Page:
There’s no single reason why poverty saturates the shores of Summit Lake.
“It is a tough neighborhood. It is really an impoverished neighborhood in Akron,” said Chris Yuhasz, director of Strategic Engagement for the Akron Metropolitan Housing Authority.
AMHA reports that one-third of Summit Lake residents lack transportation. Census data suggest that 27 percent never finished high school and that single mothers lead 70 percent of family households.
Unemployment there is more than double that of Akron overall. And nearly one in six residents — and one in four school-age children — lives in public housing.
These are dependent clients AMHA doesn’t want.
“We want to get rid of our customers in public housing. We’re not like other businesses,” Yuhasz said.
Since 2011, AMHA has convened about 15 local nonprofit and public sector agencies to tackle unemployment, poor health, mental illness, waning family supports and myriad other issues that drive poverty and depress the quality of life in the Summit Lake area.
Those efforts culminate Tuesday, when the Reach Opportunity Center, attached to Summit Lake Community Center (off West Crosier Street), opens.
The center, which hosts an open house from 3 to 5 p.m. Sunday, marries education and social services.
Undereducated, and perhaps unemployed, adults can study for a GED while learning how to interview, talk in a professional manner and acknowledge their poverty.
Parents can enroll preschool-age children in year-round Head Start or kindergartners in a classroom staffed by educators from Akron Public Schools’ McEbright elementary.
Home visitations through AMHA’s comprehensive Early Learning Initiative — a program advised by the Summit Education Initiative, an education research firm — offer parents tips on effective teaching.
Yuhasz continues to work with Akron Superintendent David James and County Executive Russ Pry to expand opportunities, job-training programs and collaboration with higher education and the business community.
Inside the main entrance, facing Summit Lake, an open-ceiling hallway wraps around two public computer labs.
Light from a wall of windows overlooking the lake spills into a multi-purpose room with a cathedral ceiling. Leadership Akron, the Boys and Girls Club and other support organizations plan to use the meeting space to pitch services and educate the community.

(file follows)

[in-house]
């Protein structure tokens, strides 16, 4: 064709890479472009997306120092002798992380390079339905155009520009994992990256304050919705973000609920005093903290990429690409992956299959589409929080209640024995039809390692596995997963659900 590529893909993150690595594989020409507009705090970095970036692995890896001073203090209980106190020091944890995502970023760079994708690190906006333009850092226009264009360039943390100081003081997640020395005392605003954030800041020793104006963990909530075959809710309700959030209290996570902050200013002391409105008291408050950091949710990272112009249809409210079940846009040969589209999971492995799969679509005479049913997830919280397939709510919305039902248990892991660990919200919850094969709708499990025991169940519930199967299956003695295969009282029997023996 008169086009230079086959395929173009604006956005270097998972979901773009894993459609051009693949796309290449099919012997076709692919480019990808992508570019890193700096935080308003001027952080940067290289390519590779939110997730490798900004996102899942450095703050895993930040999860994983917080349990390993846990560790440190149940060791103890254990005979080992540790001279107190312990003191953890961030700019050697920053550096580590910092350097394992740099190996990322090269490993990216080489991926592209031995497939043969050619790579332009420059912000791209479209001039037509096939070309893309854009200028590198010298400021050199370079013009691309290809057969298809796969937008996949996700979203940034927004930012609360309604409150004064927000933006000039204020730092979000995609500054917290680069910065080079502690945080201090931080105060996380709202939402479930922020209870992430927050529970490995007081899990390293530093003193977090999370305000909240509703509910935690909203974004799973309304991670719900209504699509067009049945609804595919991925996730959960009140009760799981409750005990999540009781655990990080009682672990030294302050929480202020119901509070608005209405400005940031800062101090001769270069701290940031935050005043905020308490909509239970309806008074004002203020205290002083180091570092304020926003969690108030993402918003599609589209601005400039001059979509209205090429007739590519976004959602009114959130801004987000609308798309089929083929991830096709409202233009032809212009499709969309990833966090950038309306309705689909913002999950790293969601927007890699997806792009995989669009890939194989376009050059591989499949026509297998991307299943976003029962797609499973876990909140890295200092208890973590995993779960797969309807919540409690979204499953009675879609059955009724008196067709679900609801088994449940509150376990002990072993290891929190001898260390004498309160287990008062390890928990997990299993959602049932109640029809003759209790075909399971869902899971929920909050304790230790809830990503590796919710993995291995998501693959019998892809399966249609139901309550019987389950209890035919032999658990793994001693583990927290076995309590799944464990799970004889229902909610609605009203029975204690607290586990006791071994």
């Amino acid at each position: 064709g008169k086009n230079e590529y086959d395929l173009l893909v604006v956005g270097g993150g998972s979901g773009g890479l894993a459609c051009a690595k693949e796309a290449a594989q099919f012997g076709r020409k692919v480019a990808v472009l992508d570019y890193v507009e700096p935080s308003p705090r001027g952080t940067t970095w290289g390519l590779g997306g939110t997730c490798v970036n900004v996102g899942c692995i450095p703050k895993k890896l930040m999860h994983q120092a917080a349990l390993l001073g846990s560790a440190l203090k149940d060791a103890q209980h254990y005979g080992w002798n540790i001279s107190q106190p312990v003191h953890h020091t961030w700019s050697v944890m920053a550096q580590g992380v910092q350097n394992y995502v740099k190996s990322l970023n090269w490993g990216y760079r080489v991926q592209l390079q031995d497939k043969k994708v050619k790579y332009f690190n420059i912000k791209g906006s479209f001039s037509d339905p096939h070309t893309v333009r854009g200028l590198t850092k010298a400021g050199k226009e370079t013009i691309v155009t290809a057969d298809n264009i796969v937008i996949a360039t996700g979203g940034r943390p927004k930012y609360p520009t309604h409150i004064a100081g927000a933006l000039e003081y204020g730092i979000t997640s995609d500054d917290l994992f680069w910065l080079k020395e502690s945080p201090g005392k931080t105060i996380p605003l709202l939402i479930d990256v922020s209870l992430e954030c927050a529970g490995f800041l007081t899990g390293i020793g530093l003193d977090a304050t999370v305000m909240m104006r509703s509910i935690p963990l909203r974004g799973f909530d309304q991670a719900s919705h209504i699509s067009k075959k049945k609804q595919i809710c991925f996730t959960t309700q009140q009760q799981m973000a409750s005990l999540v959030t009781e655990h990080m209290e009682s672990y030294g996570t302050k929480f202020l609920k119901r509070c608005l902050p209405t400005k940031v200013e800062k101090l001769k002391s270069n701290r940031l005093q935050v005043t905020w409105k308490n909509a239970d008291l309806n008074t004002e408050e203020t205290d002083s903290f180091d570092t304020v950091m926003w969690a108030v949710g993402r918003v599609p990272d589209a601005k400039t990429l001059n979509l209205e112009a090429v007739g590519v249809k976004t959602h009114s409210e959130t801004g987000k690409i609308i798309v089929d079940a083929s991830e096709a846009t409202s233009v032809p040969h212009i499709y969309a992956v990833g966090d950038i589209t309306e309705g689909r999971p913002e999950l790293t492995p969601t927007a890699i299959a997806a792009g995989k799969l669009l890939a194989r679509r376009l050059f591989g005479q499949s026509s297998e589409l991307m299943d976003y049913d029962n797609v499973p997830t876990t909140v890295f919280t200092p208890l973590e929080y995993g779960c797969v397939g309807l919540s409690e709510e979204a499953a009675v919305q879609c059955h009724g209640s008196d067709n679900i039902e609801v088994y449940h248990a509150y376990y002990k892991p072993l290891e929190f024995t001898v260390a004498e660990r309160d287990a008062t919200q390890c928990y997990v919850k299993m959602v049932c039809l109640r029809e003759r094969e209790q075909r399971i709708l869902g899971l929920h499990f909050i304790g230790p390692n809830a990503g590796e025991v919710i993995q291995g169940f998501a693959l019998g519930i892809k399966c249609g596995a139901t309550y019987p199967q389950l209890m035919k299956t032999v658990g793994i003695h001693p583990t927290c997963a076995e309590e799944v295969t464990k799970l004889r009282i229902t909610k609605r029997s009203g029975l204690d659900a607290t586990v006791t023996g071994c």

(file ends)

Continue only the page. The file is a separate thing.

Separate, fenced-in playgrounds buttress each of the children’s classrooms.
“It’s such a beautiful site,” said Head Start educational consultant Yu-Ling Yeh, who unpacked boxes Wednesday to furnish the four preschool classrooms.
Akron Summit Community Action strives to enroll roughly 50 students, from six weeks to 5 years old, in the preschool by September.
Akron Public Schools can fit 50 kindergartners in two classrooms.
AMHA plans to fill the rest of the space with nonprofit organizations providing social and educational services while giving priority to Summit Lake residents.
The housing authority, school district and preschool provider will shoulder ongoing maintenance and operating expenses, divvying up the bills in line with space used.
But Akron schools and AMHA have the most vested interest in sustaining the facility after they respectively pitched in $500,000 and $800,000 on top of a $4 million competitive grant from the U.S. Department of Housing and Urban Development to build the complex.
Yuhasz, under the direction of AMHA Executive Director Tony O’Leary, applied for the HUD grant and has secured a 90-year lease from the city for $1.
Educating a community
Kyle Putinski, a coordinator and instructor for Project Learn and Bridges Summit County, led a discussion Wednesday on poverty in one of two adult classrooms, filled mostly with Summit Lake residents seeking GEDs.
“I’m learning that in life you really can’t make it forward without education,” said Joy Gooden, 35, a participant and single mother who, until a year ago, lived in AMHA’s public housing adjacent to the center.
Gooden admitted she doesn’t speak well, though she can communicate just fine on the streets in her community.
She grew up in income-based housing.
“I didn’t know I was in poverty,” she said of her childhood.
“From being in poverty, the first thing you think about is a quick dollar.
At the end of the day, [however], that quick dollar can’t last forever.”
She dropped out of Kenmore High School at 16, not because she was pregnant, she said, but because priorities get scrambled when living in poverty.
She reflected on her childhood, forgoing her education and raising a sibling while taking care of an elderly grandparent.
“I was worried about my home,” she said.
Now, a generation later, her 18-year-old son is training to be a construction worker, though he’s struggling “to find himself” because “he doesn’t have a male in his life.” Gooden’s 11-year-old son, an honor roll student, warms her heart with ambitions of becoming an engineer and playing football in college.
It’s time for Gooden, she said while taking a break from Putinski’s lesson, to revisit her priorities.
“This time, I’m not going to stop,” she said.
Putinski said: “It’s like a light-bulb moment when they realize they are in poverty. I think that’s the first step to getting on your feet is realizing where you are.”
Doug Livingston can be reached at 330-996-3792 or email@example.com.